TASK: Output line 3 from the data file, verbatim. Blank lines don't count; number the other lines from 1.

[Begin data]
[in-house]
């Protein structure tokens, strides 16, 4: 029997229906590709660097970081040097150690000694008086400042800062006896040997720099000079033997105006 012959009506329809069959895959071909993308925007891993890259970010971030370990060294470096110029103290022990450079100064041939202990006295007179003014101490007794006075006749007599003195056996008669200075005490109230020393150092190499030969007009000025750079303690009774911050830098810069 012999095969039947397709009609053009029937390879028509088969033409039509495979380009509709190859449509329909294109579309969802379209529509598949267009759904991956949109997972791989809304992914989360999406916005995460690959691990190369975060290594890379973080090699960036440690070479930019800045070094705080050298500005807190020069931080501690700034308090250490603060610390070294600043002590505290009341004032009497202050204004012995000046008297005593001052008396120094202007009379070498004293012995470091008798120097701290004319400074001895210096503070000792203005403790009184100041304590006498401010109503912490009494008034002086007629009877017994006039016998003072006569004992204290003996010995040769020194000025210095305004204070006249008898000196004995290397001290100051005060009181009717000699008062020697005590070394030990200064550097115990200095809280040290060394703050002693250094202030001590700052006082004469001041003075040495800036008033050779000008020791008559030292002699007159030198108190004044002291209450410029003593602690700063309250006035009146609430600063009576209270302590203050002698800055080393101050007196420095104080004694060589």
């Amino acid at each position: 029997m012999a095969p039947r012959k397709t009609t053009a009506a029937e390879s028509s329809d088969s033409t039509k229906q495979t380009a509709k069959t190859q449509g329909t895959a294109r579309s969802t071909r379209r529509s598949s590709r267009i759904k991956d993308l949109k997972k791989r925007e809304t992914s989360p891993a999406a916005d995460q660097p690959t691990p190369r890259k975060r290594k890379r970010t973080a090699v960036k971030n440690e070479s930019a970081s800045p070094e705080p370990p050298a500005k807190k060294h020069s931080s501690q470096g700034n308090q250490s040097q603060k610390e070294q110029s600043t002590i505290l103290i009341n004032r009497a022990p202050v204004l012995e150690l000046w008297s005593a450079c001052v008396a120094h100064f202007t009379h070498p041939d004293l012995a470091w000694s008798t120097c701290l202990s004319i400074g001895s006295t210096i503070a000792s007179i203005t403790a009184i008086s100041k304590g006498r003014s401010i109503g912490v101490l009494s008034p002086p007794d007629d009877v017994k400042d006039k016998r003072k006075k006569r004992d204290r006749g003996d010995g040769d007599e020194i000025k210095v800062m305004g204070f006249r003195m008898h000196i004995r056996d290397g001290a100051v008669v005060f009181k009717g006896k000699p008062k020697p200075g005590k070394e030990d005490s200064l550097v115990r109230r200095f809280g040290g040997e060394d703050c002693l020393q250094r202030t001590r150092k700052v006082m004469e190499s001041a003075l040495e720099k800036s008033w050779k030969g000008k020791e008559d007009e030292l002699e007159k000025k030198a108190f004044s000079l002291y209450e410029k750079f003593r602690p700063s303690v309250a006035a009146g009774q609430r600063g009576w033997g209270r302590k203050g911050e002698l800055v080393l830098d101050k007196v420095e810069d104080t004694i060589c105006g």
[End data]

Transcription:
């Amino acid at each position: 029997m012999a095969p039947r012959k397709t009609t053009a009506a029937e390879s028509s329809d088969s033409t039509k229906q495979t380009a509709k069959t190859q449509g329909t895959a294109r579309s969802t071909r379209r529509s598949s590709r267009i759904k991956d993308l949109k997972k791989r925007e809304t992914s989360p891993a999406a916005d995460q660097p690959t691990p190369r890259k975060r290594k890379r970010t973080a090699v960036k971030n440690e070479s930019a970081s800045p070094e705080p370990p050298a500005k807190k060294h020069s931080s501690q470096g700034n308090q250490s040097q603060k610390e070294q110029s600043t002590i505290l103290i009341n004032r009497a022990p202050v204004l012995e150690l000046w008297s005593a450079c001052v008396a120094h100064f202007t009379h070498p041939d004293l012995a470091w000694s008798t120097c701290l202990s004319i400074g001895s006295t210096i503070a000792s007179i203005t403790a009184i008086s100041k304590g006498r003014s401010i109503g912490v101490l009494s008034p002086p007794d007629d009877v017994k400042d006039k016998r003072k006075k006569r004992d204290r006749g003996d010995g040769d007599e020194i000025k210095v800062m305004g204070f006249r003195m008898h000196i004995r056996d290397g001290a100051v008669v005060f009181k009717g006896k000699p008062k020697p200075g005590k070394e030990d005490s200064l550097v115990r109230r200095f809280g040290g040997e060394d703050c002693l020393q250094r202030t001590r150092k700052v006082m004469e190499s001041a003075l040495e720099k800036s008033w050779k030969g000008k020791e008559d007009e030292l002699e007159k000025k030198a108190f004044s000079l002291y209450e410029k750079f003593r602690p700063s303690v309250a006035a009146g009774q609430r600063g009576w033997g209270r302590k203050g911050e002698l800055v080393l830098d101050k007196v420095e810069d104080t004694i060589c105006g």